Driving a Nokia QVGA screen with Arduino (or any uC)

This is a Nokia 6300 screen. It’s a 320×240 display that has about 2″ of diagonal viewing area and boasts 24-bit QVGA TFT technology. It’s going to look fantastic in your next project and it won’t be hard to get up and running thanks to the hardware and software guide which [Andy Brown] put together. He chose this display because of its features, but also because it’s really easy to source and can be had for $5-7 delivered. The guide is aimed at working with the Arduino MEGA, but we’re sure you can port it for just about any microcontroller you’d like.

Much like the FPGA PSP display we just looked at, [Andy] chose to design his own PCB to host the LCD. This makes it a snap to attach the LCD — literally, since he managed to source the correct snap-in connector. The board also hosts a constant-current LED driver which takes care of the backlight, and allowed him to build in a level converter (since the screen communicates at 3.3V but Arduino uses 5V logic).

The software tutorial is lengthy but impressive. We’re surprised at the performance he gets out of the AVR chip. See the screen cycle through a set of demos after the break.

Comments

  1. atomsoft says:

    Awesome!

  2. Philippe says:

    QVGA porn… :-)

  3. Tom the Brat says:

    Philippe: Works for me ;)

  4. DarkAnt says:

    This is really great. I was unaware I could obtain a display like that for $5-7. Thanks Andy

  5. spiralbrain says:

    Amazing!

    This LCD is just $5 on ebay!

  6. Salomon says:

    Boards are sold out!

  7. Hackerspacer says:

    I would buy this is the driver works with the 1.0 IDE, doesn’t take a million pins and the driver isn’t crap.

  8. Hackerspacer says:

    but we’re sure you can port it for just about any microcontroller you’d like.

    This board is specifically made to work with megas due to the pinouts and ease of direct (fast) writing. But one could port it, sure.

    • nes says:

      Nope, he’s using the XMEM interface which is specific to higher pin count AVRs. Otherwise you’re reduced to bit banging the handshake lines which would suck so hard you might as well have just used a display with SPI instead.

      Anyone know of any cheap Nokia LCDs with SPI? I know of 1616/1661 (about $3 a piece) but the resolution is only a quarter QVGA.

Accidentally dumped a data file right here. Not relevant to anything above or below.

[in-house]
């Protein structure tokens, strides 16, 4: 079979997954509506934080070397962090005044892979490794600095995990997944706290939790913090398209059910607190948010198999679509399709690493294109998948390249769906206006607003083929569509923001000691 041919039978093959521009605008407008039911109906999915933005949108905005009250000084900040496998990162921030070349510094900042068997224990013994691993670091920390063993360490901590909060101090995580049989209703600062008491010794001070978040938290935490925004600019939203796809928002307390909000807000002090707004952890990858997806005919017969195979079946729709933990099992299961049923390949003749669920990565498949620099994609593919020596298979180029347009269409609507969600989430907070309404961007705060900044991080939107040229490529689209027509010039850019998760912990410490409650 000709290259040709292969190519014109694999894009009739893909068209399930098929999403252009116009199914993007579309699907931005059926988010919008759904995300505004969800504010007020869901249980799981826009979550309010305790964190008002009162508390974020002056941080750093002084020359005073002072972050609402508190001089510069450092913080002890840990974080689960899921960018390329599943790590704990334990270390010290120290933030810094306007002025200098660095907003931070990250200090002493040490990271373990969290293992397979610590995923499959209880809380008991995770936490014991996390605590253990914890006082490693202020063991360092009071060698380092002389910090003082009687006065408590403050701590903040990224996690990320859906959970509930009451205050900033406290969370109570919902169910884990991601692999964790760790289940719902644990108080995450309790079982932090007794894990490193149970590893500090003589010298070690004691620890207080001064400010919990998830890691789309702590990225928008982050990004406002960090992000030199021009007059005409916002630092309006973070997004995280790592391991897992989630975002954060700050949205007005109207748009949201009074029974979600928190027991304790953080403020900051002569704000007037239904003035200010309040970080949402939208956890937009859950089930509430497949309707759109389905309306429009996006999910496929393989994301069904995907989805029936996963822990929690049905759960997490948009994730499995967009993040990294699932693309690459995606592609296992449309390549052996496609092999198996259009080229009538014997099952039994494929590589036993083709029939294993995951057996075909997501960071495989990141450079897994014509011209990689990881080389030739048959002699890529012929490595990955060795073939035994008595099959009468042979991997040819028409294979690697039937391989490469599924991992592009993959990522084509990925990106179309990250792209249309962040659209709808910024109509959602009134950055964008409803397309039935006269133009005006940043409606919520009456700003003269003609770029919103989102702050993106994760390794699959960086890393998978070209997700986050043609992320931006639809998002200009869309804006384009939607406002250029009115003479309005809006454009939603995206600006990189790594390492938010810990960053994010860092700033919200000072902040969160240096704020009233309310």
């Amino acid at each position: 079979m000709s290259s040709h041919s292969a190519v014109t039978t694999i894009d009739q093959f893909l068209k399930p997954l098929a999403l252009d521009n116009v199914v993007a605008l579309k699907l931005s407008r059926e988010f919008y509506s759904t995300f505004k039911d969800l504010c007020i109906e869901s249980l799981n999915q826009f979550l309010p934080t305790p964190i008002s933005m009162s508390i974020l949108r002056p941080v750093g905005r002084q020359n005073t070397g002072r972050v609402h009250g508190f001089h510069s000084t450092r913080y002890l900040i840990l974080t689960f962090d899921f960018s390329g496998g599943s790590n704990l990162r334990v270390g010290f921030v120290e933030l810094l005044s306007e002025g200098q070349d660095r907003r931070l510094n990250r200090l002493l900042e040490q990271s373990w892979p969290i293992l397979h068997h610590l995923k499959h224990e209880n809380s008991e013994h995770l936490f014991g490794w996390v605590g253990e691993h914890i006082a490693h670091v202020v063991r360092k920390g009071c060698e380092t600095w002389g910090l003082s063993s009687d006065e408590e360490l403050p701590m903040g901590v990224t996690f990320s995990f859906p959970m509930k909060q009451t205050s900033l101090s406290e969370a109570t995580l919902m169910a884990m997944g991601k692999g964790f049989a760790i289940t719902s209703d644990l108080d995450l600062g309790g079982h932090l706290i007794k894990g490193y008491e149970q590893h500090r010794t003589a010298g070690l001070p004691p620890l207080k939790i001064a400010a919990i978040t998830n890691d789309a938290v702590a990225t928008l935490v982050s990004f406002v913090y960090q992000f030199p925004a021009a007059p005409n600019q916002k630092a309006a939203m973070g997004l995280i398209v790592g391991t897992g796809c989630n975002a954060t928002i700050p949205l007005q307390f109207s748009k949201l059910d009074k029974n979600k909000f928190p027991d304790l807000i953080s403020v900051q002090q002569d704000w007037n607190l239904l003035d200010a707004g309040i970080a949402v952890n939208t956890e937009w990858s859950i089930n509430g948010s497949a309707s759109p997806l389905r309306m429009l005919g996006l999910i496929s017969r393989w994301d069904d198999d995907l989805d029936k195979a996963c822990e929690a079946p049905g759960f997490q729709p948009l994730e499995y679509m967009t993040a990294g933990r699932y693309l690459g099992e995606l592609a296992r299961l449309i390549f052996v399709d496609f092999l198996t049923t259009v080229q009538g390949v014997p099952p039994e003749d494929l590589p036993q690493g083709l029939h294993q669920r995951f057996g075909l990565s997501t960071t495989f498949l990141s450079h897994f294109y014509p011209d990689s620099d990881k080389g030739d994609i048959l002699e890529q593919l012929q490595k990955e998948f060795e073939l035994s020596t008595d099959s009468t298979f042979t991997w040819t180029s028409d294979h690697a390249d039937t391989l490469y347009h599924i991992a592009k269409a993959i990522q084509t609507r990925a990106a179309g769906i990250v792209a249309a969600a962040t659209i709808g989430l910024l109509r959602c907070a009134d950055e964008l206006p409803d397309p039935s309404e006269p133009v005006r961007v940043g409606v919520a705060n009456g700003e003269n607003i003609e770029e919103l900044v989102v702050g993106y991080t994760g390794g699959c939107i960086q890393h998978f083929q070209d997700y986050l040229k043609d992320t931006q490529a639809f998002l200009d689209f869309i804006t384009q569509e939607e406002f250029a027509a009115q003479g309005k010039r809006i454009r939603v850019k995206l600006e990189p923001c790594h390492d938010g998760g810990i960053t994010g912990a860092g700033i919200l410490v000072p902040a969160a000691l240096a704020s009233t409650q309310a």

9. EschatologicalEngineer says:

    Would using an I/O expander work? MCP23S08 is what comes to mind but perhaps even a 74hc595 shift register could be used. I’m likely overlooking someting that would prevent this solution from working but I thought I would throw the idea out there.. Thanks for your time.

    • ginbot86 says:

      Unfortunately no. Bit-banging the 8-bit parallel interface is slow. Using a shift register is even worse. The reason this works so well is because it uses the high-end ATmega’s XMEM memory controller interface to directly send data to the LCD screen. Unfortunately this means that the regular Arduino MCUs (the ATmega328P, etc.) can’t use this library; it just doesn’t have the required hardware interface.

  10. Bogdan says:

    I used to use a siemens S65 (?) LCD for projects. Cheap, connector which was solderable. Then it was nowhere to be found. This is the problem with phone LCDs…. once the model is too old, you won’t be able to find it. In the graphics LCD section you can’t really find a 2×16 equivalent(something trivial, made by many, always available).
    Given the nature of the high resolution, there’s no reason to consider a small uC for it.
    I found this as a reasonable alternative, but haven’t used it yet. Anyone? http://www.soselectronic.com/?str=1098

  11. Tomsk says:

    Actually, if you dig into the code, he has implemented a GPIO version of the drivers. Can’t find documentation on how to invoke it properly, but I’m sure I’ll work it out eventually… He does point out that it is rather slower, but should be possible to get it working on more common or garden Xduino boards. And then maybe port to Raspberry pi, etc?

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